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TitleJigsaw co-operative learning strategy integrated with Geogebra : a tool for content knowledge development of intermediate Calculus for first year undergraduate learners of two public universities in Ethiopia
AuthorSirak Tsegaye Yimer
SubjectActive learning strategy
SubjectAttitude
SubjectComputer-assisted learning
SubjectConceptual knowledge
SubjectContent knowledge
SubjectFirst-year undergraduate university learners
SubjectGeoGebra
SubjectIntermediate calculus achievement
SubjectJigsaw co-operative method
SubjectKnowledge development
SubjectProcedural knowledge
Subject515.071163
SubjectCalculus -- Study and teaching (Higher) -- Ethiopia
SubjectPublic universities and colleges -- Ethiopia
SubjectCollege freshmen -- Ethiopia
SubjectGroup work in education -- Ethiopia
SubjectComputer-assisted instruction -- Ethiopia
Date2020-03-25T08:15:04Z
Date2020-03-25T08:15:04Z
Date2019-08
TypeThesis
Format1 online resource (xix, 291 leaves) : color illustrations, graphs (chiefly color)
Formatapplication/pdf
AbstractIntermediate calculus bridges secondary school and advanced university mathematics courses. Most mathematics education research literatures indicated that the conceptual knowledge in intermediate calculus has challenged first year undergraduate mathematics and science learners to a great extent through the lecture method. The content knowledge attained by them has been tremendously decreasing. Negative attitude exhibited by students toward calculus was highly influenced by the lecture method used. Generally, students have not looked at the learning of all mathematics courses offered in universities as normal as other courses. Due to this lack of background conceptual knowledge in learners, they have been highly frustrated by the learning of advanced mathematics courses. Taking the understanding of teaching and learning challenge of conceptual knowledge of calculus into consideration, Ethiopian public universities have been encouraging instructors to devise and implement active learning methods through any professional development training opportunity. The training was aimed to enhance learners’ content knowledge and attitude towards calculus. This is one of the main reasons for the motivation of this study that experimental group learners were allowed to be nurtured by the lecture method in their mainstream class, and then also the active learning intervention method integrated with GeoGebra in the mathematics laboratory class. Only conventional lecture method was used to teach the comparison group in both the mainstream and mathematics laboratory class. The purpose of the study was to explore the Gambari and Yusuf (2016) stimulus of the jigsaw co-operative learning method combined with GeoGebra (JCLGS) on statistics and chemistry learners’ content knowledge improvement and change of their attitude towards calculus. The post-positivism mixed methods tactic was used in a non-equivalent pre- and post-test comparison group quasi-experimental design. The population of the study was the whole freshman mathematics and science degree program learners of two public universities in Ethiopia in 2017. Samples of the size 150 in both the experimental and comparison groups were drawn utilizing two-stage random sampling technique. A questionnaire using a Likert-scale on attitudes and an achievement test were sources used for data collection. Data analysis employed descriptive statistics conducting an independent samples t-test and a Two Way ANOVA for repeated measures using SPSS23. Each of the findings on content knowledge, conceptual knowledge, and procedural knowledge development produced through the TWO-Way ANOVA, respectively as F(1,148)=80.917; 𝜂2=.353; p<.01, F(1,148)=106.913; 𝜂2=.419; p<.01, and F(1,148)=7.328; 𝜂2=.047; p<.01, revealed a statistically significant difference between the treatment and comparison groups from pre-test to post-test. These findings show that the experimental group participants were highly beneficial in developing their content knowledge and conceptual knowledge through the active learning approach and technology-based learning strategy using Vygotsky’s socio-cultural learning theory. The JCLGS learning environment representing Vygotsky’s socio-cultural learning theory modestly influenced the procedural knowledge learning of the experimental group learners’. Although the lecture method affected the comparison group students’ knowledge development in calculus during the academic semester, the impact was not comparable to that of the active learning approach and technology-based learning strategy. The major reason for this was the attention and care given to the active learning intervention integrated with GeoGebra by the researcher, data collectors, and research participants. Overall findings showed that the active learning intervention allowed the experimental group students to considerably enhance their conceptual knowledge and content knowledge in calculus. Learners also positively changed their opinion towards calculus and GeoGebra. The intervention was a group interactive environment that allowed students’ to be reflective, share prior experience and knowledge, and independent learners. As a matter of fact, educators are advised to model such a combination of active learning approach and technology-based learning strategy in their classroom instructional setting and practices. Consequently, their learners will adequately benefit to understand the subject matter and positively change their opinion towards university mathematics.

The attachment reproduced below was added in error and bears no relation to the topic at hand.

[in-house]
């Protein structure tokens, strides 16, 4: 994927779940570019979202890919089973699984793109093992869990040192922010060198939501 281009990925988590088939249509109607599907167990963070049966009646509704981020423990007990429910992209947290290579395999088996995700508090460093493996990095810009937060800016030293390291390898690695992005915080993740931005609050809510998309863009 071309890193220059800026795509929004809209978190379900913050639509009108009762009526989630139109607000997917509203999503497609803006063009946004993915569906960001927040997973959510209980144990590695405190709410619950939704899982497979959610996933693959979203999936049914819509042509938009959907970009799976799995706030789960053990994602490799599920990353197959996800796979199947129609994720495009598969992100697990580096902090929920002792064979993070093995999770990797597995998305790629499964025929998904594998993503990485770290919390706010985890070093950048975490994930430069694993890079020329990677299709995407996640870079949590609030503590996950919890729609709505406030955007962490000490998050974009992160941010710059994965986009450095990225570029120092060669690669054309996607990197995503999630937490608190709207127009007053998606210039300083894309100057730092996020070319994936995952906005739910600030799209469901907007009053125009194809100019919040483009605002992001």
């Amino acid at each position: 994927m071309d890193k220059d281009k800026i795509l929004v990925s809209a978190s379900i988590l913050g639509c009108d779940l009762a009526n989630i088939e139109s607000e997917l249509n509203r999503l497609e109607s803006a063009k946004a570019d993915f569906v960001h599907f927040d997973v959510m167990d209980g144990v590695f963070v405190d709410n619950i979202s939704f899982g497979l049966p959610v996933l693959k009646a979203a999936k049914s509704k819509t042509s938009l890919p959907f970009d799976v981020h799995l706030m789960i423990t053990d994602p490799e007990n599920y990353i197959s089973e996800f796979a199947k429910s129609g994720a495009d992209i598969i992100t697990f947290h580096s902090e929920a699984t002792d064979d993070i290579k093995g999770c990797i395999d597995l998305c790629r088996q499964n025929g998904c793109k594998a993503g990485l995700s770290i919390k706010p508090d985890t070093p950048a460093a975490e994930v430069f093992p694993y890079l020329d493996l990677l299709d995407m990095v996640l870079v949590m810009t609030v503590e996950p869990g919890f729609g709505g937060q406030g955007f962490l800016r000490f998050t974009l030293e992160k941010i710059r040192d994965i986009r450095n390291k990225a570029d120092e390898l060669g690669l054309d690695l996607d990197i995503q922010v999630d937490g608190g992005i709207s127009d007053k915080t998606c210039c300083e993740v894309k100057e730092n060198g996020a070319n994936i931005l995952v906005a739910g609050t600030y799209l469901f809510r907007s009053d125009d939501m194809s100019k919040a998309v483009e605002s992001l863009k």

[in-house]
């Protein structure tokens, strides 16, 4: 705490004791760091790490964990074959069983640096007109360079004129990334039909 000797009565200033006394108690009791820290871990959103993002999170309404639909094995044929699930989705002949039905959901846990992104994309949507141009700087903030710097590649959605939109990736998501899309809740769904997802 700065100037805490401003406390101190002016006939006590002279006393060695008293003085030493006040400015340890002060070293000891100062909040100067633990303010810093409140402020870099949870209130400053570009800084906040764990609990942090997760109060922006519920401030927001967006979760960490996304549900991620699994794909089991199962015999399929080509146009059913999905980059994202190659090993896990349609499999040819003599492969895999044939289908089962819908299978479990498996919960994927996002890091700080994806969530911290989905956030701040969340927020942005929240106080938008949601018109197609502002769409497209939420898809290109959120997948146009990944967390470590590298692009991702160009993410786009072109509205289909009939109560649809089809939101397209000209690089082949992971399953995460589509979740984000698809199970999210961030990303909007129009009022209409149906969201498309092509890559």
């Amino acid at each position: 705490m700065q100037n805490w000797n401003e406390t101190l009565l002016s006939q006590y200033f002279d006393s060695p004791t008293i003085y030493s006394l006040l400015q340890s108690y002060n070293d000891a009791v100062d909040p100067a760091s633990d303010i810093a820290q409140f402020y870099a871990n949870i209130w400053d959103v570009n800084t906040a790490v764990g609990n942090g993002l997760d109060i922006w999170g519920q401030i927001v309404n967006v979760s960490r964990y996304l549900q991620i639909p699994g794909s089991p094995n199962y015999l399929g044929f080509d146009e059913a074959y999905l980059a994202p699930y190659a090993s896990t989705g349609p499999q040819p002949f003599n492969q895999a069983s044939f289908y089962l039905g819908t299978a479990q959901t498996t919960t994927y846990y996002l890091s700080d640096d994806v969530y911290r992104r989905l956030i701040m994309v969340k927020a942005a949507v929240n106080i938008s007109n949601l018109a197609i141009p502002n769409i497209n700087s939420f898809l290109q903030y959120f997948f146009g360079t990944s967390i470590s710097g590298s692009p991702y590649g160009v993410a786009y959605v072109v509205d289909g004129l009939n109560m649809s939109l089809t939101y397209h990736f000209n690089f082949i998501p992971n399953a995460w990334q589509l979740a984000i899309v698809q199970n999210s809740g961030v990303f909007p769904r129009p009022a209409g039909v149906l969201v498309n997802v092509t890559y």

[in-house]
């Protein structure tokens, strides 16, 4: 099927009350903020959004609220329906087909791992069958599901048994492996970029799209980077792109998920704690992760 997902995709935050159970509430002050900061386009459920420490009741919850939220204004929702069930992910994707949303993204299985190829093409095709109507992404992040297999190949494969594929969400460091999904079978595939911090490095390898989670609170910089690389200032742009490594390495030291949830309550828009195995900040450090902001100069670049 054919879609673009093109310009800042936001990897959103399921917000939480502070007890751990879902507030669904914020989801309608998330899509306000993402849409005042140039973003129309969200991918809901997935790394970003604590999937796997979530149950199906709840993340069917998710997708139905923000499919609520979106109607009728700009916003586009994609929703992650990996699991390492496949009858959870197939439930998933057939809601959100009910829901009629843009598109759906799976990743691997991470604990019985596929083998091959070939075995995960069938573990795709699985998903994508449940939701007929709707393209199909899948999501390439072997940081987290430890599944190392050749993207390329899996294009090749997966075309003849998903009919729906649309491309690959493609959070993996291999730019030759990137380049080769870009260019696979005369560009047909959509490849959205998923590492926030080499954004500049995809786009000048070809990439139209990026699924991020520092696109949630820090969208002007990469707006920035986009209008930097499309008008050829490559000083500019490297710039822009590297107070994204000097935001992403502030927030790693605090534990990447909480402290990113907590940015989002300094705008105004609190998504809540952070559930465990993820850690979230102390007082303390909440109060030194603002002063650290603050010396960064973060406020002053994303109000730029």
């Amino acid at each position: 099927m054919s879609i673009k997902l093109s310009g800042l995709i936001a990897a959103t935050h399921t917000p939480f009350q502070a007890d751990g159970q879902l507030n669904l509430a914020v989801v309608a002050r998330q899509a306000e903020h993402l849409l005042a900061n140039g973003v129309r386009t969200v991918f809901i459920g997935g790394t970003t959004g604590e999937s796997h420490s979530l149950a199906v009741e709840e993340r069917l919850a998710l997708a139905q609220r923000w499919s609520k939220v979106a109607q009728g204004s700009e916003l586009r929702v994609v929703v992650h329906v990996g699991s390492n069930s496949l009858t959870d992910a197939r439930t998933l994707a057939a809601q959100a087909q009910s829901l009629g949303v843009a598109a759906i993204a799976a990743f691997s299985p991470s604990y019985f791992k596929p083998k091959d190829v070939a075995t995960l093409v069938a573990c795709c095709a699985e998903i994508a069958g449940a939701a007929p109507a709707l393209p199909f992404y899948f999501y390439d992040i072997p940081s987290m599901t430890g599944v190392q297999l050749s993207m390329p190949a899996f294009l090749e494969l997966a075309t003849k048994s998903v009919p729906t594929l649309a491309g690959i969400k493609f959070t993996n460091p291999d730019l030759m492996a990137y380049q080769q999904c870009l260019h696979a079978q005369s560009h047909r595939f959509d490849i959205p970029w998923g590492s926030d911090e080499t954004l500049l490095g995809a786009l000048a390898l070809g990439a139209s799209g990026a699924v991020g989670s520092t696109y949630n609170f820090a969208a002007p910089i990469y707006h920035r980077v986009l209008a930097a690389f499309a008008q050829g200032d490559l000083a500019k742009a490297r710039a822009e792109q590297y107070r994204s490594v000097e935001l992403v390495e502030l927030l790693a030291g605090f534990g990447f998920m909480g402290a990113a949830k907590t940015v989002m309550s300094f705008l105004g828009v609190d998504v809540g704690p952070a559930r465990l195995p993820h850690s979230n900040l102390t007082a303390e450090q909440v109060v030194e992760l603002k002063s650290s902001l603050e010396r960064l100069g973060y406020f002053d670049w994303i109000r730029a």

AbstractMathematics Education
AbstractPh. D. (Mathematics, Science and Technology Education)
Identifierhttp://hdl.handle.net/10500/26355